• Note that you will only be able to feed mindful minutes done outside our app into your Ten Percent Happier meditation stats if you are running app version 5.1.6 or higher.

Upon first signing into the app you should be asked to “Enable Apple Health” but if you did not do so then, you can enable it any time from within the app:

  1. Tap Profile.
  2. Open Settings (gear icon at top right of Profile tab).
  3. Enable the button next to “Apple Health” underneath CONNECT.
  4. Allow Ten Percent Happier to connect with the Health app by selecting “Turn All Categories On” on the resulting Health Access screen, then select “Allow” to complete the integration.
  5. Once enabled, mindful minutes logged in the Ten Percent Happier app will be recorded in the Apple Health app under Mindfulness > Mindful Minutes.
  6. If you meditated with a different app or on your own and those minutes show in your Health app, you can feed them into your Ten Percent Happier statistics. Turn on “Use Health data in stats” under CONNECT.

Adding minutes manually using the Apple Health app:

First, make sure Ten Percent Happier is sharing data with the Health app using the instructions at the top of this page.
Then log the minutes:

If you accidentally add a multi-day meditation, you can delete it. Just tap “Show All Data” on the Mindful Minutes screen, tap “Edit” at the top right, and then tap the red circle by any meditations you wish to delete. Then again add the session correctly.

Troubleshooting issues with Apple Health app integration:

12 Best Free Fitness Apps for iPhone to Get Healthier

Download: Fitbit Coach (Free, subscription available)

10. MyFitnessPal

Diet is an important part of any exercise routine. Tracking macros like carbohydrates, protein, and fat can help you reach your goals. But counting calories doesn’t have to be a pen and paper exercise. MyFitnessPal makes it fairly easy to log your meals and snacks, with over six million foods already logged away and a handy barcode scanner to help recognize them.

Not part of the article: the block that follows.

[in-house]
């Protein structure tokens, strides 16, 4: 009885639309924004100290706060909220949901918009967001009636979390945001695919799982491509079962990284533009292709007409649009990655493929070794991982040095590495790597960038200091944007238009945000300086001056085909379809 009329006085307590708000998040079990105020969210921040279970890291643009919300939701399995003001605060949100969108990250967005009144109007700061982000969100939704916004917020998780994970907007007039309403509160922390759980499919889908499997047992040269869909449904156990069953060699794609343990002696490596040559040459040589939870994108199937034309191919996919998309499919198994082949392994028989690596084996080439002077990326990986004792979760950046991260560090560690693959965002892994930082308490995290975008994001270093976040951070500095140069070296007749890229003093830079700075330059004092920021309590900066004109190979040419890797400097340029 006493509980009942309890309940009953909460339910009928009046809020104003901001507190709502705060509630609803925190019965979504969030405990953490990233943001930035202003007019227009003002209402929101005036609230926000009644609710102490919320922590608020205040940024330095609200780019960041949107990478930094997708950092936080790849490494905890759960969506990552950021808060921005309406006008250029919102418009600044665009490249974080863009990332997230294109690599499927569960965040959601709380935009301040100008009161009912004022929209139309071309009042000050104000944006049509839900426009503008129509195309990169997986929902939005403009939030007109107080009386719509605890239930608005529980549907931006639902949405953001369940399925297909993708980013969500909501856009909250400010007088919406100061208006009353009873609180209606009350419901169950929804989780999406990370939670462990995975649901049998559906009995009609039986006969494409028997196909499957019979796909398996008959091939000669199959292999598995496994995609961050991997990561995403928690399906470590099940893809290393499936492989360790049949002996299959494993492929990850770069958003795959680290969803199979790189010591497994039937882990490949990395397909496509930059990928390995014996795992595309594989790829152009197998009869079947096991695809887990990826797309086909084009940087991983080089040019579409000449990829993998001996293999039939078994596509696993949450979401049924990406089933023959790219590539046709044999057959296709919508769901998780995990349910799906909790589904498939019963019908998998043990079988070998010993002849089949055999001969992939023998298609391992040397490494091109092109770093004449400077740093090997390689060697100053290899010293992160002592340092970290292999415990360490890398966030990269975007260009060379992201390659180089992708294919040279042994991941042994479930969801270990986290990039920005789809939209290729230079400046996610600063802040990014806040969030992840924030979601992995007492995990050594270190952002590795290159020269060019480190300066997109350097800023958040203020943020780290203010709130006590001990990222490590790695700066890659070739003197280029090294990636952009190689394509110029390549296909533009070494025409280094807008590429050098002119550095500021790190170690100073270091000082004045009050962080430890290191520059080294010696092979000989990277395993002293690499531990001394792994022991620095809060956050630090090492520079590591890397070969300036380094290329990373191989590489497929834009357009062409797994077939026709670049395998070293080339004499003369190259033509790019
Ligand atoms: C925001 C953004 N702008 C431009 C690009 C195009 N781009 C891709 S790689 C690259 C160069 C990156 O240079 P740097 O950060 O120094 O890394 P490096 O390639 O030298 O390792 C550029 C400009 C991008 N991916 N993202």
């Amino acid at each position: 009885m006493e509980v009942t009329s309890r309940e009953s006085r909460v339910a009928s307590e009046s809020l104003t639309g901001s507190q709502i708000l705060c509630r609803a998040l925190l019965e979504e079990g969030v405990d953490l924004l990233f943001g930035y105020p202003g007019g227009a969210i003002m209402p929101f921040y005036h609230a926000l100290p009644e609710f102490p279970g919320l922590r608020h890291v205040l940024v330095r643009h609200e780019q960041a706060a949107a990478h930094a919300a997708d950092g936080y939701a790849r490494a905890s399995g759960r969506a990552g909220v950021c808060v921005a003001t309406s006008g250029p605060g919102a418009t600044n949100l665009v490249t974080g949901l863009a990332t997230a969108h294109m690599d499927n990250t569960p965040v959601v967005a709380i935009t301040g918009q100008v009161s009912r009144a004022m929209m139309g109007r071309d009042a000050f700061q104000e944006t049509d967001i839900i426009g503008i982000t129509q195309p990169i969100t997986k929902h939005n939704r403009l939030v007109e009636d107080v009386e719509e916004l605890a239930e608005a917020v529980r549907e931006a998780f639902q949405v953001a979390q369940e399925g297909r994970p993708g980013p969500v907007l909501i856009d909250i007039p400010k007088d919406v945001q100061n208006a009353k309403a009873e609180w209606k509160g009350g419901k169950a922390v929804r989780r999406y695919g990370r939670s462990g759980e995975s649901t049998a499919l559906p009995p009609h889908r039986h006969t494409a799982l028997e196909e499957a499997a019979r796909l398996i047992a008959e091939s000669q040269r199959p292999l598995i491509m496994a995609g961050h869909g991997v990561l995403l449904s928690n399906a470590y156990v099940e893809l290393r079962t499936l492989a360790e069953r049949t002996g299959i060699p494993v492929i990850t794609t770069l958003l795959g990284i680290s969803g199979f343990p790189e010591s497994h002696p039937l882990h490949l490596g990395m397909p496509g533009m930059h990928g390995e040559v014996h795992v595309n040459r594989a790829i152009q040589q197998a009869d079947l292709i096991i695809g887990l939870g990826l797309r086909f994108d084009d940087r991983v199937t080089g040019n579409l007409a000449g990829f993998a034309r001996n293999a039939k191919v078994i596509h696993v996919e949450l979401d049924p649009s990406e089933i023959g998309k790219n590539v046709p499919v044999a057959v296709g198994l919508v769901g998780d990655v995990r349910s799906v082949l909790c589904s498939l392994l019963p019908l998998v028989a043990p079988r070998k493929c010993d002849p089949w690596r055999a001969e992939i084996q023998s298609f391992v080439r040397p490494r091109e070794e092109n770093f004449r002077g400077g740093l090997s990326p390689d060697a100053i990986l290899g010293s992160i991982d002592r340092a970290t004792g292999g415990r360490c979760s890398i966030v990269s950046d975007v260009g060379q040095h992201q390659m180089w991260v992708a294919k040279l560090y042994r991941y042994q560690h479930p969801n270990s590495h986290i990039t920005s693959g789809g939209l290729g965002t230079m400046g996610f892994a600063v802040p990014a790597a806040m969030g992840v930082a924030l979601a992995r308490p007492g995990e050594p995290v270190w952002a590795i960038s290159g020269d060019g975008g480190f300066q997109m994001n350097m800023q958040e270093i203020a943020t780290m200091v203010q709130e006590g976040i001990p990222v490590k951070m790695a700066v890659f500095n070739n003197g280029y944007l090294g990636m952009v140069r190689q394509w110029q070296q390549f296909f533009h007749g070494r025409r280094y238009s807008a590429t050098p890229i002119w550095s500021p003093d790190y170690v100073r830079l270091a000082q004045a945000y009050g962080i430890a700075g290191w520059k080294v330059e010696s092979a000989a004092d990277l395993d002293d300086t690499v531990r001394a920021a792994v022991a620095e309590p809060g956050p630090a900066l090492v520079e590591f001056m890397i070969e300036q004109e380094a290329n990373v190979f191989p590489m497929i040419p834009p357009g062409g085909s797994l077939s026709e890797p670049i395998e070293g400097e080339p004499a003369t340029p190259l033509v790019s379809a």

You can import recipe information, log items from restaurants, and use your own home recipes to ensure you’re staying within the boundaries you set. The app also functions as an exercise monitor, connecting to more than 50 other apps and devices to help incorporate your activity and diet information in one place.

Upgrade to premium for $5 per month for an ad-free experience with better analysis tools, nutrition information, and much more.

Download: MyFitnessPal (Free, subscription available)

11. Fit Radio

Even if you subscribe to Apple Music or Spotify, it can be hard finding music you want to listen to every time you work out. That’s exactly where Fit Radio comes in, fusing fresh high-intensity music with workouts for a hands-free fitness experience. The app offers coaching for a variety or workouts, with more than 20 new workouts added every week, to motivate and tire you out at the same time.

You can also choose to listen to music and fit the music with the activity yourself. Sort by genre, BPM, activity, or DJ with over 150 mixes added each month. You can skip songs you don’t like, and even tweet the DJ responsible for the mix. Finally, there’s a Running tab that matches your pace to the music, either automatically or by manually setting a pace you want to follow and letting the app pick the tunes.

Upgrade to premium for $6 to enjoy more mixes, no ads, and better recommendations.

Download: Fit Radio (Free, subscription available)

12. Pokémon GO

Pokémon GO might not be a fitness app, but it can certainly help motivate you to get outside and move around. If your doctor has told you to get outside for a daily walk but you’re finding it difficult to get motivated, Pokémon GO might be the distraction you need. You can play virtually anywhere, and you don’t need to spend a penny (though there are some in-app microtransactions).

This game could be the carrot on the end of the string that gets you moving around outside, without even realizing you’re exercising. The developer, Niantic, adds more Pokémon as time goes on, as well as refinements like AR+ mode for vastly improved augmented reality. You don’t need to have played a Pokémon game before in your life to enjoy this one! Check our Pokémon GO starter tips to give you a leg up.

Download: Pokémon GO (Free, in-app purchases available)

Work Up a Sweat and Start Feeling Better